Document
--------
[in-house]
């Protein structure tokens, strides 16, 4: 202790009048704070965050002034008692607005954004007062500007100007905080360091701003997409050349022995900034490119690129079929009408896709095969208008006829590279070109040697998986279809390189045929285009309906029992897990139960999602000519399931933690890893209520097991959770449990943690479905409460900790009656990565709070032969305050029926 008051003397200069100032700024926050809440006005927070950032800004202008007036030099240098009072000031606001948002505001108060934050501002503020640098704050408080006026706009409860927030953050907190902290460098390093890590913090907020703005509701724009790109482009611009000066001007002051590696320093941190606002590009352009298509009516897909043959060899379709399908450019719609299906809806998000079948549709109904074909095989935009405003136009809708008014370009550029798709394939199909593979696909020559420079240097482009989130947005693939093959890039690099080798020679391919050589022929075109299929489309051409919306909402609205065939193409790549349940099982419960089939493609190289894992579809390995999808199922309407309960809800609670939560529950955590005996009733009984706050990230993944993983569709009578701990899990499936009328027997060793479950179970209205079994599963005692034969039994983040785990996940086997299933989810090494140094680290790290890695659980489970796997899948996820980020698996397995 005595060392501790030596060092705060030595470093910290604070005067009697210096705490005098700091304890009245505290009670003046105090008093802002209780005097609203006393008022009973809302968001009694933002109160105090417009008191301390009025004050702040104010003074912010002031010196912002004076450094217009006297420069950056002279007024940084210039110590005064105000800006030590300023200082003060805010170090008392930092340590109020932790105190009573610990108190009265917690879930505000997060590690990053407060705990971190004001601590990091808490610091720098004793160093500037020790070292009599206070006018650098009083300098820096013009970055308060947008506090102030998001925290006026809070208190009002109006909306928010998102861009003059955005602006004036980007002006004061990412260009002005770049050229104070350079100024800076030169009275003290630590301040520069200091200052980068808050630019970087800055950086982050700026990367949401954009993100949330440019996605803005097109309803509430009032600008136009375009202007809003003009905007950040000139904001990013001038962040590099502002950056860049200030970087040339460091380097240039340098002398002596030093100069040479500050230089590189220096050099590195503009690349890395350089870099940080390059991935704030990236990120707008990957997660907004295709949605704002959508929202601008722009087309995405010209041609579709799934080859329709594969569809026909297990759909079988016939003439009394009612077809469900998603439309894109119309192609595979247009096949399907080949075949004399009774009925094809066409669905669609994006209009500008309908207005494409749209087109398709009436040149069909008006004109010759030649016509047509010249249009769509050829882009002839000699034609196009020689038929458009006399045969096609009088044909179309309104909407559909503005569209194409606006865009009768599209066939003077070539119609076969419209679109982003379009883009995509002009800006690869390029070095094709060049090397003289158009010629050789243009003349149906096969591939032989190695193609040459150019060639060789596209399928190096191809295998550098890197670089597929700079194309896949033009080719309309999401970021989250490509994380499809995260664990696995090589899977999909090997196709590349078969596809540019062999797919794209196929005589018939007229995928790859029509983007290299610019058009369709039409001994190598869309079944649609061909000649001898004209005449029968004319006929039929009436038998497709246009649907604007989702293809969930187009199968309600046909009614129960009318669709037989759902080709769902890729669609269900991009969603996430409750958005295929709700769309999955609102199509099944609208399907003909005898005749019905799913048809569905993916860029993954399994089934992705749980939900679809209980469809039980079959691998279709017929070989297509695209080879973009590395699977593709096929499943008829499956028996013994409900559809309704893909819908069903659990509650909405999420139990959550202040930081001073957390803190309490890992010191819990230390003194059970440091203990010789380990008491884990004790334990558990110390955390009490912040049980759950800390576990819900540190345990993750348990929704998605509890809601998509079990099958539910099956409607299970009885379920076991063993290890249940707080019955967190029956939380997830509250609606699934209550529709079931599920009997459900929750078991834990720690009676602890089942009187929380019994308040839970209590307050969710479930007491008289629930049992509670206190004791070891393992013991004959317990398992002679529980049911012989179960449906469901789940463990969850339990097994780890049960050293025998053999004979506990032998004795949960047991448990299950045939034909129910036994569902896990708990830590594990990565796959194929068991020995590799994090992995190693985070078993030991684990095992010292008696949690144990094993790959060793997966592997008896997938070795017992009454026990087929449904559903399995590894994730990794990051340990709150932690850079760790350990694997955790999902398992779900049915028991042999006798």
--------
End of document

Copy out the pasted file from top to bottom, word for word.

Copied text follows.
[in-house]
């Protein structure tokens, strides 16, 4: 202790009048704070965050002034008692607005954004007062500007100007905080360091701003997409050349022995900034490119690129079929009408896709095969208008006829590279070109040697998986279809390189045929285009309906029992897990139960999602000519399931933690890893209520097991959770449990943690479905409460900790009656990565709070032969305050029926 008051003397200069100032700024926050809440006005927070950032800004202008007036030099240098009072000031606001948002505001108060934050501002503020640098704050408080006026706009409860927030953050907190902290460098390093890590913090907020703005509701724009790109482009611009000066001007002051590696320093941190606002590009352009298509009516897909043959060899379709399908450019719609299906809806998000079948549709109904074909095989935009405003136009809708008014370009550029798709394939199909593979696909020559420079240097482009989130947005693939093959890039690099080798020679391919050589022929075109299929489309051409919306909402609205065939193409790549349940099982419960089939493609190289894992579809390995999808199922309407309960809800609670939560529950955590005996009733009984706050990230993944993983569709009578701990899990499936009328027997060793479950179970209205079994599963005692034969039994983040785990996940086997299933989810090494140094680290790290890695659980489970796997899948996820980020698996397995 005595060392501790030596060092705060030595470093910290604070005067009697210096705490005098700091304890009245505290009670003046105090008093802002209780005097609203006393008022009973809302968001009694933002109160105090417009008191301390009025004050702040104010003074912010002031010196912002004076450094217009006297420069950056002279007024940084210039110590005064105000800006030590300023200082003060805010170090008392930092340590109020932790105190009573610990108190009265917690879930505000997060590690990053407060705990971190004001601590990091808490610091720098004793160093500037020790070292009599206070006018650098009083300098820096013009970055308060947008506090102030998001925290006026809070208190009002109006909306928010998102861009003059955005602006004036980007002006004061990412260009002005770049050229104070350079100024800076030169009275003290630590301040520069200091200052980068808050630019970087800055950086982050700026990367949401954009993100949330440019996605803005097109309803509430009032600008136009375009202007809003003009905007950040000139904001990013001038962040590099502002950056860049200030970087040339460091380097240039340098002398002596030093100069040479500050230089590189220096050099590195503009690349890395350089870099940080390059991935704030990236990120707008990957997660907004295709949605704002959508929202601008722009087309995405010209041609579709799934080859329709594969569809026909297990759909079988016939003439009394009612077809469900998603439309894109119309192609595979247009096949399907080949075949004399009774009925094809066409669905669609994006209009500008309908207005494409749209087109398709009436040149069909008006004109010759030649016509047509010249249009769509050829882009002839000699034609196009020689038929458009006399045969096609009088044909179309309104909407559909503005569209194409606006865009009768599209066939003077070539119609076969419209679109982003379009883009995509002009800006690869390029070095094709060049090397003289158009010629050789243009003349149906096969591939032989190695193609040459150019060639060789596209399928190096191809295998550098890197670089597929700079194309896949033009080719309309999401970021989250490509994380499809995260664990696995090589899977999909090997196709590349078969596809540019062999797919794209196929005589018939007229995928790859029509983007290299610019058009369709039409001994190598869309079944649609061909000649001898004209005449029968004319006929039929009436038998497709246009649907604007989702293809969930187009199968309600046909009614129960009318669709037989759902080709769902890729669609269900991009969603996430409750958005295929709700769309999955609102199509099944609208399907003909005898005749019905799913048809569905993916860029993954399994089934992705749980939900679809209980469809039980079959691998279709017929070989297509695209080879973009590395699977593709096929499943008829499956028996013994409900559809309704893909819908069903659990509650909405999420139990959550202040930081001073957390803190309490890992010191819990230390003194059970440091203990010789380990008491884990004790334990558990110390955390009490912040049980759950800390576990819900540190345990993750348990929704998605509890809601998509079990099958539910099956409607299970009885379920076991063993290890249940707080019955967190029956939380997830509250609606699934209550529709079931599920009997459900929750078991834990720690009676602890089942009187929380019994308040839970209590307050969710479930007491008289629930049992509670206190004791070891393992013991004959317990398992002679529980049911012989179960449906469901789940463990969850339990097994780890049960050293025998053999004979506990032998004795949960047991448990299950045939034909129910036994569902896990708990830590594990990565796959194929068991020995590799994090992995190693985070078993030991684990095992010292008696949690144990094993790959060793997966592997008896997938070795017992009454026990087929449904559903399995590894994730990794990051340990709150932690850079760790350990694997955790999902398992779900049915028991042999006798």